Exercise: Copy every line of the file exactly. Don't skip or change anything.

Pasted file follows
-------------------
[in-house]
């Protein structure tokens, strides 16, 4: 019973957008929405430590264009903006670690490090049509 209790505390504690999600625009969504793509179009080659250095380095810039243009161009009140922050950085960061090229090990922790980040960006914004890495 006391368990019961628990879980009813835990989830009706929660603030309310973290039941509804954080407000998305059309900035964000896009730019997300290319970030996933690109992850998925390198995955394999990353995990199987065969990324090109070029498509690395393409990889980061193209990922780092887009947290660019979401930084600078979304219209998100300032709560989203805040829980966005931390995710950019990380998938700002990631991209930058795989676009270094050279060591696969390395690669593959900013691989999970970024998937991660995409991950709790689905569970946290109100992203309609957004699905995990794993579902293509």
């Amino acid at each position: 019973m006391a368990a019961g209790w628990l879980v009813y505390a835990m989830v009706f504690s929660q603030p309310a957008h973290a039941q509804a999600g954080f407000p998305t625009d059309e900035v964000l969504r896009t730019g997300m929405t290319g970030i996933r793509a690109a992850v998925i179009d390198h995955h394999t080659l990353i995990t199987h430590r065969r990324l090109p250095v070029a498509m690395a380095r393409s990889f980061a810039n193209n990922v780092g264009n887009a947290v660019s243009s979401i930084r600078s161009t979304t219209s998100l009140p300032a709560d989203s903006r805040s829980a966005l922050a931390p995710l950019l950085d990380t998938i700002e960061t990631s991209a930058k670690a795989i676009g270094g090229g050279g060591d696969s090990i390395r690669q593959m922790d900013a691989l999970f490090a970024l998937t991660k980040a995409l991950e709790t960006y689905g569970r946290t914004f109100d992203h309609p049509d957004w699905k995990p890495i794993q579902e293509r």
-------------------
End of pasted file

[in-house]
């Protein structure tokens, strides 16, 4: 019973957008929405430590264009903006670690490090049509 209790505390504690999600625009969504793509179009080659250095380095810039243009161009009140922050950085960061090229090990922790980040960006914004890495 006391368990019961628990879980009813835990989830009706929660603030309310973290039941509804954080407000998305059309900035964000896009730019997300290319970030996933690109992850998925390198995955394999990353995990199987065969990324090109070029498509690395393409990889980061193209990922780092887009947290660019979401930084600078979304219209998100300032709560989203805040829980966005931390995710950019990380998938700002990631991209930058795989676009270094050279060591696969390395690669593959900013691989999970970024998937991660995409991950709790689905569970946290109100992203309609957004699905995990794993579902293509």
């Amino acid at each position: 019973m006391a368990a019961g209790w628990l879980v009813y505390a835990m989830v009706f504690s929660q603030p309310a957008h973290a039941q509804a999600g954080f407000p998305t625009d059309e900035v964000l969504r896009t730019g997300m929405t290319g970030i996933r793509a690109a992850v998925i179009d390198h995955h394999t080659l990353i995990t199987h430590r065969r990324l090109p250095v070029a498509m690395a380095r393409s990889f980061a810039n193209n990922v780092g264009n887009a947290v660019s243009s979401i930084r600078s161009t979304t219209s998100l009140p300032a709560d989203s903006r805040s829980a966005l922050a931390p995710l950019l950085d990380t998938i700002e960061t990631s991209a930058k670690a795989i676009g270094g090229g050279g060591d696969s090990i390395r690669q593959m922790d900013a691989l999970f490090a970024l998937t991660k980040a995409l991950e709790t960006y689905g569970r946290t914004f109100d992203h309609p049509d957004w699905k995990p890495i794993q579902e293509r």